Babcock & Wilcox manages and operates several US nuclear weapons facilities including the Y-12 National Security Complex, Savannah River Site, Kansas City Plant, Los Alamos National Laboratory, Pantex Plant and Sandia National Laboratories each of which are engaged in various aspects of nuclear warhead modernisation.

BAE Systems (United Kingdom)
BAE Systems is involved in the US and UK Trident II (D5) strategic weapons system programmes and US guided missile submarine attack weapons system programmes. It is also the prime contractor for Minuteman III Intercontinental Ballistic Missile (ICBM) system.

Bechtel (United States)
Bechtel manages the Los Alamos and Lawrence Livermore national laboratories in the US, which play an important role in the research, design, development and production of nuclear weapons. It is also involved in the Y-12 National Security Complex in Tennessee where nuclear weapons are produced.

Boeing (United States)
Boeing is involved in the maintenance of the Minuteman III nuclear intercontinental ballistic missiles in the US arsenal. It is responsible for guidance, flight controls, secure codes, weapons systems testing and engineering.

CH2M Hill (United States)
CH2M Hill is one of the joint venture partners in National Security Technologies (NSTec) that manages the Nevada National Security Site (NNSS), previously known as the Nevada Test Site, a key fixture in the US nuclear weapons infrastructure.

Finmeccanica (Italy)
Finmeccanica is involved in the design, development and delivery of two Transporter Erector Replacement Vehicles to support the US Intercontinental Ballistic Missile (ICBM) Minuteman III-fleet.

Fluor (United States)
Fluor is the lead partner responsible for the management and operation of the US Department of Energy›s Savannah River Site and Savannah River National Laboratory, the only source of new tritium for the US nuclear arsenal.

GenCorp (United States)
GenCorp is involved in the design, development and production of land- and sea-based nuclear ballistic missile systems for the United States. It is currently producing propulsion systems for Minuteman III and D5 Trident nuclear missiles.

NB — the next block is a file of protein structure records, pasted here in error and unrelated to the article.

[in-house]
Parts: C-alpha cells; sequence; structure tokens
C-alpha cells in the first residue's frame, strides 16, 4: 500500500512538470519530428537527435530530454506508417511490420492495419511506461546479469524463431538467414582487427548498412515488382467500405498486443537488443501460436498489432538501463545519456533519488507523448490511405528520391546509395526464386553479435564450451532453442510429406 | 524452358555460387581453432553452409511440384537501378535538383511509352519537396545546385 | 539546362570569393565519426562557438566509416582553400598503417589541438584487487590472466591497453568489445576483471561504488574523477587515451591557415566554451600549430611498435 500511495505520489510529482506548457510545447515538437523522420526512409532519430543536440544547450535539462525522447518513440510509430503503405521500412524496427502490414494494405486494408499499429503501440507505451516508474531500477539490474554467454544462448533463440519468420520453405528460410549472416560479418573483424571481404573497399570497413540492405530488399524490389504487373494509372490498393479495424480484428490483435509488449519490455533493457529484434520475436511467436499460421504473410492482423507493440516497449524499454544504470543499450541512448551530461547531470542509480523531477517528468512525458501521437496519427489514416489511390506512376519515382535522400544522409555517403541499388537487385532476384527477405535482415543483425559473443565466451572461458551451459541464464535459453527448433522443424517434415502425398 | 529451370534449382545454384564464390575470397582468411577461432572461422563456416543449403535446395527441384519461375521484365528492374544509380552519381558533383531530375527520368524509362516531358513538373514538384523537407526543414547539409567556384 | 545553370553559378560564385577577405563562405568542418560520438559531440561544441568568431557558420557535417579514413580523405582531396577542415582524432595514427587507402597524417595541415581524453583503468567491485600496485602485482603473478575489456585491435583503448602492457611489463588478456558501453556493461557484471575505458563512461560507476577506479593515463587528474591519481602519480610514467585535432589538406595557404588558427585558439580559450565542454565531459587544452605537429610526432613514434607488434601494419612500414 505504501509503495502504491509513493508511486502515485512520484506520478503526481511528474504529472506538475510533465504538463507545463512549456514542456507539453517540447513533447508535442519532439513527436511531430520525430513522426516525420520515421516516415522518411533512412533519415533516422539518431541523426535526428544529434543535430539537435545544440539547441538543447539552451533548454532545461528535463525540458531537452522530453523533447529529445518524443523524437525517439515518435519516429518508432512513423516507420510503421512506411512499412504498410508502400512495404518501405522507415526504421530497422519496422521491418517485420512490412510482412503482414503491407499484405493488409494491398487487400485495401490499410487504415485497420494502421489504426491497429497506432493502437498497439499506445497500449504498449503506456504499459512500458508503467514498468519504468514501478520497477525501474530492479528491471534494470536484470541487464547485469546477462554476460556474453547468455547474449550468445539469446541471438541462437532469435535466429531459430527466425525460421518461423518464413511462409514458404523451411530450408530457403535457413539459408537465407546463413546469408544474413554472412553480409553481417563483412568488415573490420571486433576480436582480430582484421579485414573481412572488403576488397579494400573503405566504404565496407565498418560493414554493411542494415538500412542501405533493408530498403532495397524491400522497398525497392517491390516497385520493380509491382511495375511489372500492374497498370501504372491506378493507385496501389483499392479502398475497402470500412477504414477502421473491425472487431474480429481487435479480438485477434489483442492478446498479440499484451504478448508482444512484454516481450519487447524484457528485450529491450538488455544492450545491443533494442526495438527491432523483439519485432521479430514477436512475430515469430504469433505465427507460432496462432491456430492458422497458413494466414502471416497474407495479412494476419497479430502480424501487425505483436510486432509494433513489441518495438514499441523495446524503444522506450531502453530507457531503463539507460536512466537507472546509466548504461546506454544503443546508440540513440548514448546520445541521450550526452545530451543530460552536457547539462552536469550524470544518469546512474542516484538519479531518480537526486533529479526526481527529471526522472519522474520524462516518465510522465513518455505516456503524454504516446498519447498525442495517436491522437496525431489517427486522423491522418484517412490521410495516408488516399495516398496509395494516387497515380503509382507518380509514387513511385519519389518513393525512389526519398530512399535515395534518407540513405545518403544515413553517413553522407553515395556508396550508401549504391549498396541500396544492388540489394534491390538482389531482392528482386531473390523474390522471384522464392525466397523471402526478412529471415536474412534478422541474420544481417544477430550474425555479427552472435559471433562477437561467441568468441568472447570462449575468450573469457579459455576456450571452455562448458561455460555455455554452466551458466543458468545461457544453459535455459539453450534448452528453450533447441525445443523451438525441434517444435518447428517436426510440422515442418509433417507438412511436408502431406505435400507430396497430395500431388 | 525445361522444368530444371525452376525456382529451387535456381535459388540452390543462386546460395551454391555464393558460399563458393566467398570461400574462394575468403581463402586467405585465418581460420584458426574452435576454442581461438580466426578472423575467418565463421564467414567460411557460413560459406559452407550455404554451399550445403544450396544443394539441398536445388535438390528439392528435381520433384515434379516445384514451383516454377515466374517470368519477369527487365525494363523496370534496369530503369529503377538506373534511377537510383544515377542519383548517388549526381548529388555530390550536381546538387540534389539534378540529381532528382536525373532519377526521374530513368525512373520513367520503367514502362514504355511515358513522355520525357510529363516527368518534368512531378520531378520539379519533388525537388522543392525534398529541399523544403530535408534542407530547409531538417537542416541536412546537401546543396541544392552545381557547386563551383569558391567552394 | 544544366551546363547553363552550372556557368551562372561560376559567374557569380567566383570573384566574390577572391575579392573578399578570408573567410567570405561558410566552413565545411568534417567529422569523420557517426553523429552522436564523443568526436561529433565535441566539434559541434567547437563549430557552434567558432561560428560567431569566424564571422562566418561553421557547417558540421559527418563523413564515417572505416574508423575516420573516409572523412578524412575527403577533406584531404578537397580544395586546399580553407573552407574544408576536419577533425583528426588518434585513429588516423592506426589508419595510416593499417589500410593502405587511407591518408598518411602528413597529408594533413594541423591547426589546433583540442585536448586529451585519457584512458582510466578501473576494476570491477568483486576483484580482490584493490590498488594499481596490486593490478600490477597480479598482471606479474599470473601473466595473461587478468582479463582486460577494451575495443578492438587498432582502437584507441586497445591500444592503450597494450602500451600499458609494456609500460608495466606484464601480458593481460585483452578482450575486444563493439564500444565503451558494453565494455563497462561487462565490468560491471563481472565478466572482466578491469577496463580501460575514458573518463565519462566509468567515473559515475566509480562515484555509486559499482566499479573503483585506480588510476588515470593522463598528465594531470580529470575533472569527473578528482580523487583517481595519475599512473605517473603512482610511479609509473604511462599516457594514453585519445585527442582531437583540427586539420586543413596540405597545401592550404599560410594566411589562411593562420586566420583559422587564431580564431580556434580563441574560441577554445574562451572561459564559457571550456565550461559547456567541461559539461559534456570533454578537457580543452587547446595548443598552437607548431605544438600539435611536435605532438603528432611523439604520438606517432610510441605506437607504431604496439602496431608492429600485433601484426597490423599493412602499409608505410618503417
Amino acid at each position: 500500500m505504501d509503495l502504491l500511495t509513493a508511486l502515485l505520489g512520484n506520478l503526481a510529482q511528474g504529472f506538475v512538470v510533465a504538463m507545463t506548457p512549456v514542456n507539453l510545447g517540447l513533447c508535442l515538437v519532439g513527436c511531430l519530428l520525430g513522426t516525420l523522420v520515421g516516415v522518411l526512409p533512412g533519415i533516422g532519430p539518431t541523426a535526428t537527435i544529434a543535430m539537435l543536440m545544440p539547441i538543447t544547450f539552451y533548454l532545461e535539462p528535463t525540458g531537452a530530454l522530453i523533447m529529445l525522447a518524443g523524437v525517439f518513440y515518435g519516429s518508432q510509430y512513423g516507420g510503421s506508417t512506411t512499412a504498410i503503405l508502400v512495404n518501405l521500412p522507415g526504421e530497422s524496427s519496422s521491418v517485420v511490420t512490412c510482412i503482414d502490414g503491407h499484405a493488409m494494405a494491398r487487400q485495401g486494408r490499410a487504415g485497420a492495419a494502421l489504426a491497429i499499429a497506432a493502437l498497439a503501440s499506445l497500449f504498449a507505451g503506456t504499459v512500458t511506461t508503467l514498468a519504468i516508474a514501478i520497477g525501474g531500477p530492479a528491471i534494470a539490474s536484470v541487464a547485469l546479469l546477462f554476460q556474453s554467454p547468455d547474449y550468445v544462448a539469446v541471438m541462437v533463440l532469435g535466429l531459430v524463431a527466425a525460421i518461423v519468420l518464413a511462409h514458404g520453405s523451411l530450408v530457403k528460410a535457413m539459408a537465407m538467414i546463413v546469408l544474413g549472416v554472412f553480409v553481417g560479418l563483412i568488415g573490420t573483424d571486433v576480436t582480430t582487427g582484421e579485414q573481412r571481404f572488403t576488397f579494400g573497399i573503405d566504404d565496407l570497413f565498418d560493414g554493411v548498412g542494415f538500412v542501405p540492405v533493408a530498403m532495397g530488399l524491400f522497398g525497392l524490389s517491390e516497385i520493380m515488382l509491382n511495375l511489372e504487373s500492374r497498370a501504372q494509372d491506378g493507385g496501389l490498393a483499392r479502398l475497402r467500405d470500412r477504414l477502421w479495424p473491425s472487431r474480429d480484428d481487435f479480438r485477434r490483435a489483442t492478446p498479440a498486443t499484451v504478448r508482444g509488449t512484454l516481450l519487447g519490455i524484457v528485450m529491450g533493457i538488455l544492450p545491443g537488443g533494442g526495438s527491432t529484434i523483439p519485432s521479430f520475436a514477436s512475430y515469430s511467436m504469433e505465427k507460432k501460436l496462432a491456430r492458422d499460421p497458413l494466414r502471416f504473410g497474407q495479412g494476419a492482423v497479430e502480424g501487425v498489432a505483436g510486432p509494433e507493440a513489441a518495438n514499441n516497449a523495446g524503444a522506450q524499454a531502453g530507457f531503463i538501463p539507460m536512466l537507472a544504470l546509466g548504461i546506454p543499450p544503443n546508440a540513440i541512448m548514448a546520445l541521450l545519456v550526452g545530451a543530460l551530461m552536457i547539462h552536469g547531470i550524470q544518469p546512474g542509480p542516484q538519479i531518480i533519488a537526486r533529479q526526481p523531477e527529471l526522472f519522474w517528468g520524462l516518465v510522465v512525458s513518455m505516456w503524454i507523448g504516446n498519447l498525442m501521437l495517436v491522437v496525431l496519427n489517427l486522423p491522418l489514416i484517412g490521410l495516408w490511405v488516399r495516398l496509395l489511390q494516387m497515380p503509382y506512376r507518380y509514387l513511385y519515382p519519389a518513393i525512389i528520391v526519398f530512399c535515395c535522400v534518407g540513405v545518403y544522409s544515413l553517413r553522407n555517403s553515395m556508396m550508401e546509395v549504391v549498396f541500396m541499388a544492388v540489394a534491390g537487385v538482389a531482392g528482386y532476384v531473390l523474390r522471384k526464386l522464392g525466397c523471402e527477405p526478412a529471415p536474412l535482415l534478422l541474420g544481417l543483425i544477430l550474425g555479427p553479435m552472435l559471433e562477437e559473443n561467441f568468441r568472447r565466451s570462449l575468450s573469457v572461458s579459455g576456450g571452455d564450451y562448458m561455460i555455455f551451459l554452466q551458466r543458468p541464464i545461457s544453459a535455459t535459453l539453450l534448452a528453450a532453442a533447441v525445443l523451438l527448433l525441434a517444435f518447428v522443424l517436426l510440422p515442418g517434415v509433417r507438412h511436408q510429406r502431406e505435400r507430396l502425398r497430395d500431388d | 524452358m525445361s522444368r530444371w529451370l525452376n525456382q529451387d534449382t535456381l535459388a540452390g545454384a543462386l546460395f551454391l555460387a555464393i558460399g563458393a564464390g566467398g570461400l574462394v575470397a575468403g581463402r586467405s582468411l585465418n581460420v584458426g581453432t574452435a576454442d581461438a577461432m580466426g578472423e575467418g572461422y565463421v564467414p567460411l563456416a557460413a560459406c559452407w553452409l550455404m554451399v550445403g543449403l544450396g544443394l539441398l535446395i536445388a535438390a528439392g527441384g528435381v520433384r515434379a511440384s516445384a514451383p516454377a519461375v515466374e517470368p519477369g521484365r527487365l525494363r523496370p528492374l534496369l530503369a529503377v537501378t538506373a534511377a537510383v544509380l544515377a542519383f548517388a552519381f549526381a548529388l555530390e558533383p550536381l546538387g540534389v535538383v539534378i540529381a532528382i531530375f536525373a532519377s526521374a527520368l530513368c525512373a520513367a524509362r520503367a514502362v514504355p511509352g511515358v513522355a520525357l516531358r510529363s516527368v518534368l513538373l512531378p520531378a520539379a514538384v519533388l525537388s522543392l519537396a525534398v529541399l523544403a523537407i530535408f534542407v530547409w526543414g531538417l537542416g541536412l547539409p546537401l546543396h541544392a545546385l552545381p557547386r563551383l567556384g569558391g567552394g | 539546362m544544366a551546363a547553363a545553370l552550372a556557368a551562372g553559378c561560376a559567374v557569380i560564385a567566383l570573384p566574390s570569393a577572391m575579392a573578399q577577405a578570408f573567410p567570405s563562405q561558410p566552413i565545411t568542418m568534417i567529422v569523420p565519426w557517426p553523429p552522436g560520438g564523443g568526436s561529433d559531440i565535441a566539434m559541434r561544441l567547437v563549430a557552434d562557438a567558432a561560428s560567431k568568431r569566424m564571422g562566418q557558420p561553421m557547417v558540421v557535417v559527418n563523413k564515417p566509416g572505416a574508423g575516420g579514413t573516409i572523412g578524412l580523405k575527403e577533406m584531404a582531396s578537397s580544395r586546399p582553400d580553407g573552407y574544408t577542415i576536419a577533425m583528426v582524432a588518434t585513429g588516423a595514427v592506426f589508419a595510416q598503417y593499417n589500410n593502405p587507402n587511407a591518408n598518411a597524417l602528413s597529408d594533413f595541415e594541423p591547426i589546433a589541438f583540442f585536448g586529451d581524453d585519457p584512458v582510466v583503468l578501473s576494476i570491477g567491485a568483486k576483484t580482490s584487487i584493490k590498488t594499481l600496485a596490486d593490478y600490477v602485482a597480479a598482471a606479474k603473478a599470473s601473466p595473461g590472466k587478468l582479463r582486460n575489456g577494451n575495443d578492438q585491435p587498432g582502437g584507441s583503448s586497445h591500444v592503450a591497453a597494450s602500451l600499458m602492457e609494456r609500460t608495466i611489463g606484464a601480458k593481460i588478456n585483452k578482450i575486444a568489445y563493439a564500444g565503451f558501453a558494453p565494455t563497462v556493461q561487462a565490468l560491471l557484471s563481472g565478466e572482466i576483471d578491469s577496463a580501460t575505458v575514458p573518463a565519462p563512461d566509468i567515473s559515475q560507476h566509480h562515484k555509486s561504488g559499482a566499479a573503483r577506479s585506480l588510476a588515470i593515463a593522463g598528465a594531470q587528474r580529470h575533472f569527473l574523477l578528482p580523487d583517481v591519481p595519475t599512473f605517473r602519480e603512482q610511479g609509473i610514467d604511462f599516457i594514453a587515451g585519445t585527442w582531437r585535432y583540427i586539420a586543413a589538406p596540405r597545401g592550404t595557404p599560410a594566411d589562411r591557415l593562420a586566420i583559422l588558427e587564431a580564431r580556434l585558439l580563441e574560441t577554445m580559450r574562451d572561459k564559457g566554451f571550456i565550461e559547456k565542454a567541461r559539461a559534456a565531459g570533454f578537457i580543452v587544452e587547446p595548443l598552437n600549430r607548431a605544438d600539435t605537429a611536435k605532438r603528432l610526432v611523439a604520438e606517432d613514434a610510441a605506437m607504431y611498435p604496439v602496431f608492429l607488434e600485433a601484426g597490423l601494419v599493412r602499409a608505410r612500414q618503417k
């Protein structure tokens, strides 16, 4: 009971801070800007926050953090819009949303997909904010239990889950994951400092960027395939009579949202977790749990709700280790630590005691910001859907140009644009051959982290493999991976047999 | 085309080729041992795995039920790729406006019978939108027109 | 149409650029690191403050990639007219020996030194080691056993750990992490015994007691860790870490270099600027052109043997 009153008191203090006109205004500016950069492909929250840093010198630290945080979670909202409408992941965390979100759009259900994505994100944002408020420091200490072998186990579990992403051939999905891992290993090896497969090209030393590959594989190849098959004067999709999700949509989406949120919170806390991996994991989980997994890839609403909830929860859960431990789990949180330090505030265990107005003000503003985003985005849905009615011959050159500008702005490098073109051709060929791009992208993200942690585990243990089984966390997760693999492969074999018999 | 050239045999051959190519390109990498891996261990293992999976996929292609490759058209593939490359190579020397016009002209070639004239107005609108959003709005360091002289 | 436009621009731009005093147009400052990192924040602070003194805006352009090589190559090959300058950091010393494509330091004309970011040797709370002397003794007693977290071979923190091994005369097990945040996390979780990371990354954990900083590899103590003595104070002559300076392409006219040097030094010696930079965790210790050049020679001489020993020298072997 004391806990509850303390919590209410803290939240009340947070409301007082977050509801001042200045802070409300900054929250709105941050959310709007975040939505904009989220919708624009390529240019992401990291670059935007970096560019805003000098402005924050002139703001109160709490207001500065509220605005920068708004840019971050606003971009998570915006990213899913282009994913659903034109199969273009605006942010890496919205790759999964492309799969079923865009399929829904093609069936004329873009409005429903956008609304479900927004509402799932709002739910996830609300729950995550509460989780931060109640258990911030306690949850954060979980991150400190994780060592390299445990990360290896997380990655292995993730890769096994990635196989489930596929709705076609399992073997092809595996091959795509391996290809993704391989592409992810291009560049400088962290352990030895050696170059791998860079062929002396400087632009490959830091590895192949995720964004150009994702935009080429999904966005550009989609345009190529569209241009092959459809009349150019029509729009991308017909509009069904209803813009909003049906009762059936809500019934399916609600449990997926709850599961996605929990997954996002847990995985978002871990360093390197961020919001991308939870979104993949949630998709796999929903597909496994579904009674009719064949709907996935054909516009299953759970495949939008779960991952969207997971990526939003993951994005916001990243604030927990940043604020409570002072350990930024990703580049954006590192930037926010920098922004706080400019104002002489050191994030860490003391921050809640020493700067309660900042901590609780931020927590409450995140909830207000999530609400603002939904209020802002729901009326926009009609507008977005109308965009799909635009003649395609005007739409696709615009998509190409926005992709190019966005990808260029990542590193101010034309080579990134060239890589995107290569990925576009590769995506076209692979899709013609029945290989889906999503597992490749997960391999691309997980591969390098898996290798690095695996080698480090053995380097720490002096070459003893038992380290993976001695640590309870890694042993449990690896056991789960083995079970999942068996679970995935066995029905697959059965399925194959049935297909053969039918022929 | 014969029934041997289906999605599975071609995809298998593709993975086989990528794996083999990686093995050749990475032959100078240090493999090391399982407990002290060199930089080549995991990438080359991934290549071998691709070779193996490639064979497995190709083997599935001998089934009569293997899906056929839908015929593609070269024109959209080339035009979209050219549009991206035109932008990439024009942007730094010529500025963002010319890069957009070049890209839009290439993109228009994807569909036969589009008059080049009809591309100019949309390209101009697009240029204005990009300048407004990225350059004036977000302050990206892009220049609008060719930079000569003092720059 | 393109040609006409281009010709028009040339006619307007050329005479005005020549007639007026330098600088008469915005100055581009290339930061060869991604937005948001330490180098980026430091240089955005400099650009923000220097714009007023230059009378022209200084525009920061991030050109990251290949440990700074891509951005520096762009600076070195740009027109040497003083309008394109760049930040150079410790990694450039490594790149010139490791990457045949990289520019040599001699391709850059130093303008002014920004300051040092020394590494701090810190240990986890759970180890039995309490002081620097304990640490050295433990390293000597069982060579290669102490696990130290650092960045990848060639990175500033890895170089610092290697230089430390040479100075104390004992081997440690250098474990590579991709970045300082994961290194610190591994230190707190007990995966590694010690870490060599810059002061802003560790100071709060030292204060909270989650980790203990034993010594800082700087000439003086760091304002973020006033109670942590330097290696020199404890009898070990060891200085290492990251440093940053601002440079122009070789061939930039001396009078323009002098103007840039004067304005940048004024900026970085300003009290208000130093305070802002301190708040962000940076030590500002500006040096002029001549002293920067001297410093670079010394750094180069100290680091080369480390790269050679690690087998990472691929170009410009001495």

General Dynamics (United States)
General Dynamics provides a range of engineering, development, and production activities to support to US and UK Trident II Strategic Weapons Systems. It is also involved in the guidance systems of the Trident II (D5) nuclear missiles of the US Navy.

Honeywell International (United States)
Honeywell International supports the manufacturing of detonator assemblies. It is also involved in tritium production at the Savannah River Site and in simulated nuclear testing and the life-extension programme for the US navy’s Trident II nuclear missiles.

Huntington Ingalls Industries (United States)
Huntington Ingalls Industries is involved in management of the US nuclear arsenal, and tritium production at the Savannah River Site, the only sources of new tritium for the US nuclear arsenal.

Jacobs Engineering (United States)
Jacobs Engineering Group is involved in the joint venture AWE-ML, which manages the UK Atomic Weapons Establishment, that designs, manufactures and maintains nuclear warheads for the UK.

Larsen & Toubro (India)
Larsen & Toubro is involved in designing and building the Advanced Technology Vessel, the future nuclear-armed submarine of the Indian navy. It is also responsible for developing the launcher system for the nuclear-capable surface- to-air Akash missile system

Leidos (United States)
Leidos (formerly part of SAIC) provides technical and programmatic support for US nuclear weapons maintenance, life extension, and weapons system modifications. It also provides strategic command, control and communications system engineering and technical services in support of the Nuclear C3 System.